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|Turkish Revolutionaries|| United Kingdom
Russia (financial aid)
The Turkish Revolution (Turkish: Türk Devrimi; 1921 – 1924) was a war brought on by Turkish revolutionaries, as well as revolutions in Ottoman Thrace, the Arabian Peninsula and Africa.
The revolution took place a few years after the First World War, and is argued by many historians to be a "domino" in the chain of nations that took part in the infamous Republican Revolutions, in efforts to overthrow the Ottoman monarchy (the Sultanate) to become a presidential republic.
Course of the war
Thrace and the Balkans
With the ensuing war in the mainland Ottoman Empire, nations of the Balkans found it the perfect opportunity to gain their ethnic lands back from the Turkish. Greece and Bulgaria (the only two nations remaining from the Balkan League) had agreed to openly declare war on the Turkish, and invaded Ottoman Macedonia and Thrace. Many of the ethnically Turkish that migrated to the region in accordance with the Sultan were found defenseless, and many were forced to flee back to the war-inflicted Anatolian lands, while many found refuge in Naples. The rest were forced to fight the Greek and Bulgarians, who were violently outnumbered.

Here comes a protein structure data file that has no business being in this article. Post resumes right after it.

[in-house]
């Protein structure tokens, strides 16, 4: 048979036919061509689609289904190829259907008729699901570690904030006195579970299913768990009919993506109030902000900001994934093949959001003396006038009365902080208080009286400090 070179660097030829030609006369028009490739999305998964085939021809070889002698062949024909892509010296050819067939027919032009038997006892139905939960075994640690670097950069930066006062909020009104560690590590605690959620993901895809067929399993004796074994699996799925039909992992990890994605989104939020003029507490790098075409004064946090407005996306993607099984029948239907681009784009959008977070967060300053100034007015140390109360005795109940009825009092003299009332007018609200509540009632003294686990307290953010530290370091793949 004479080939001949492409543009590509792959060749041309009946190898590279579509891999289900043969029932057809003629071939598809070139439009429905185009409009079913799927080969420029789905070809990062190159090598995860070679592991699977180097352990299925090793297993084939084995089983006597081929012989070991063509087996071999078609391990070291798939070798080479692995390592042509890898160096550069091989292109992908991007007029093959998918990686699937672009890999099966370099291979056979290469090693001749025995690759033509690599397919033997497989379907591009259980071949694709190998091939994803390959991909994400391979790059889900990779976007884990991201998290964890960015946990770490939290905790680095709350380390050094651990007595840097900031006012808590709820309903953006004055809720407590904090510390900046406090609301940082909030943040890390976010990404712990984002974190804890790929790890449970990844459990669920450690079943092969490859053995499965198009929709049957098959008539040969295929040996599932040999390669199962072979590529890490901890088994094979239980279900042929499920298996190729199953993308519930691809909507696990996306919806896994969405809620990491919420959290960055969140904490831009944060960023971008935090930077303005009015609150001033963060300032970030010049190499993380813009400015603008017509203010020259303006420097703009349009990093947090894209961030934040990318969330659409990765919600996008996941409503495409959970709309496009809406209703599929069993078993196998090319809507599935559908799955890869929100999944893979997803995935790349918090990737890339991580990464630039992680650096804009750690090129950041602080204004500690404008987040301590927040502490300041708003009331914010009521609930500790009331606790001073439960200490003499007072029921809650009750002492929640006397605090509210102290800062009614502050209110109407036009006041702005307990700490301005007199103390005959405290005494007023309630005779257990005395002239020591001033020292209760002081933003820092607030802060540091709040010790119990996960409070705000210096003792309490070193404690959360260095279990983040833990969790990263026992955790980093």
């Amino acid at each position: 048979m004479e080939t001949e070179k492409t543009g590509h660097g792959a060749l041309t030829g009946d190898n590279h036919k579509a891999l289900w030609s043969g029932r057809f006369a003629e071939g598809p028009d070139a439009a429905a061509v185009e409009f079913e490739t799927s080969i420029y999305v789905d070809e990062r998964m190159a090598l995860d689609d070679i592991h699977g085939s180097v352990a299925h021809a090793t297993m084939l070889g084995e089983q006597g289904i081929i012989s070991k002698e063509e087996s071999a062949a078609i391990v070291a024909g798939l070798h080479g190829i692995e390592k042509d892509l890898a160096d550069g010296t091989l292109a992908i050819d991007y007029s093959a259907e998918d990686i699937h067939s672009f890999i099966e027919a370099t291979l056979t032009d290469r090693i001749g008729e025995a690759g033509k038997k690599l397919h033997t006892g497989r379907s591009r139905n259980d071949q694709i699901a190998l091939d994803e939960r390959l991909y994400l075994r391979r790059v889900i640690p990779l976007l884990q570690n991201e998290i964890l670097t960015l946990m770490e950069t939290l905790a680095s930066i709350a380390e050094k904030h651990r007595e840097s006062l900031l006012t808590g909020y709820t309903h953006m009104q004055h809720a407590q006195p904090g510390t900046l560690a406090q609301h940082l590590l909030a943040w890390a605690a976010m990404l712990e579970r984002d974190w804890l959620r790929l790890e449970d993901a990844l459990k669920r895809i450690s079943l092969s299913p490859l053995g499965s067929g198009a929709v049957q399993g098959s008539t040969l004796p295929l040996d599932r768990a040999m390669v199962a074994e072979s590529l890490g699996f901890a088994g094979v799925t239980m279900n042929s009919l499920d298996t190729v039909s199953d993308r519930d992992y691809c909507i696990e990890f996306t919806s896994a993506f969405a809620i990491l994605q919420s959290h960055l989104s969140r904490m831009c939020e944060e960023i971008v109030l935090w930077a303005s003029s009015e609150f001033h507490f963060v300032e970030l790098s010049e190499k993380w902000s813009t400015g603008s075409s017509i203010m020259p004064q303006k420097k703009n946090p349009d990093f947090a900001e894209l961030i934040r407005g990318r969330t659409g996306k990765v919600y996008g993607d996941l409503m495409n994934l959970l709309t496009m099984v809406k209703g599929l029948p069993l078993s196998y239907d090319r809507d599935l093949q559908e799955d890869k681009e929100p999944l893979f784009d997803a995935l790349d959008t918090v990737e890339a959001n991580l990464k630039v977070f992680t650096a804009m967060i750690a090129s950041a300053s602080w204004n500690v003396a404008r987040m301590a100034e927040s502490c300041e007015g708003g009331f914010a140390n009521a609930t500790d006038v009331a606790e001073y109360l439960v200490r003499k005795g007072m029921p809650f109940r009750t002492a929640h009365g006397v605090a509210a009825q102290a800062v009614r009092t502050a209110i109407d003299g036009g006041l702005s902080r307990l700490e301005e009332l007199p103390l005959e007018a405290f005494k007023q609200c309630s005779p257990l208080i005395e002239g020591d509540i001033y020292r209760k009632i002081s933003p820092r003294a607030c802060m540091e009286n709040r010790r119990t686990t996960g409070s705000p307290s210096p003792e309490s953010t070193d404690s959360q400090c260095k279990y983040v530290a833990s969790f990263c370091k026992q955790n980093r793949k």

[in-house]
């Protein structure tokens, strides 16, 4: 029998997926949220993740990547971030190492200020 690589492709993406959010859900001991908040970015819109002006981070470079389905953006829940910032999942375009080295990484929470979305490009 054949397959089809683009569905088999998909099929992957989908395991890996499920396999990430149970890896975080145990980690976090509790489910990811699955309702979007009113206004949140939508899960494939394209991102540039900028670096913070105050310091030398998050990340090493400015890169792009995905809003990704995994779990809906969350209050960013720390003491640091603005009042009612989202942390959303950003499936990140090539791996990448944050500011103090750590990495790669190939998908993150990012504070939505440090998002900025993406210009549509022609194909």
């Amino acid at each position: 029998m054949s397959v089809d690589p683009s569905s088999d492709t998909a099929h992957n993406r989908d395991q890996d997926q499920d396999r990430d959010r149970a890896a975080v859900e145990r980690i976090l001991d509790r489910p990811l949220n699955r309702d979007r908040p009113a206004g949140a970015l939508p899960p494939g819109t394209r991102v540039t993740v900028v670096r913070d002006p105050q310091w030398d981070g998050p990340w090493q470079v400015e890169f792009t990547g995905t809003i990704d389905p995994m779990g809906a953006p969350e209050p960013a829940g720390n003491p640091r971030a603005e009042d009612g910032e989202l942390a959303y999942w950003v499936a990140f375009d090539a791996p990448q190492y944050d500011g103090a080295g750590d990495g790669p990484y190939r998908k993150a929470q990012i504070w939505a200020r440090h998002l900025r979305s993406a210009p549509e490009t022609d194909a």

Serbia, as a result of the Treaty of Versailles, was bound to the Austro-Hungarian Empire as a puppet state. The government was under strict control from Charles I, and anti-Austrian propaganda was banned. When Turkish revolutionaries began their uprisings, the Austrian government had begun sending aid to the Sultan, who many thought would be able to control his nation. The Serbian government in Belgrade and Southern Serbia were secured with Austrian military officers to ensure they would not attack the Turkish lands. However, when the Austrian Revolution broke out, Serbia enjoyed less than a year of full centralized control of her own affairs. Serbia then declared war on the Turkish, and began invading Turkish lands from the south.
Stage for peace
Abolition of the Sultanate
Treaty of Lausanne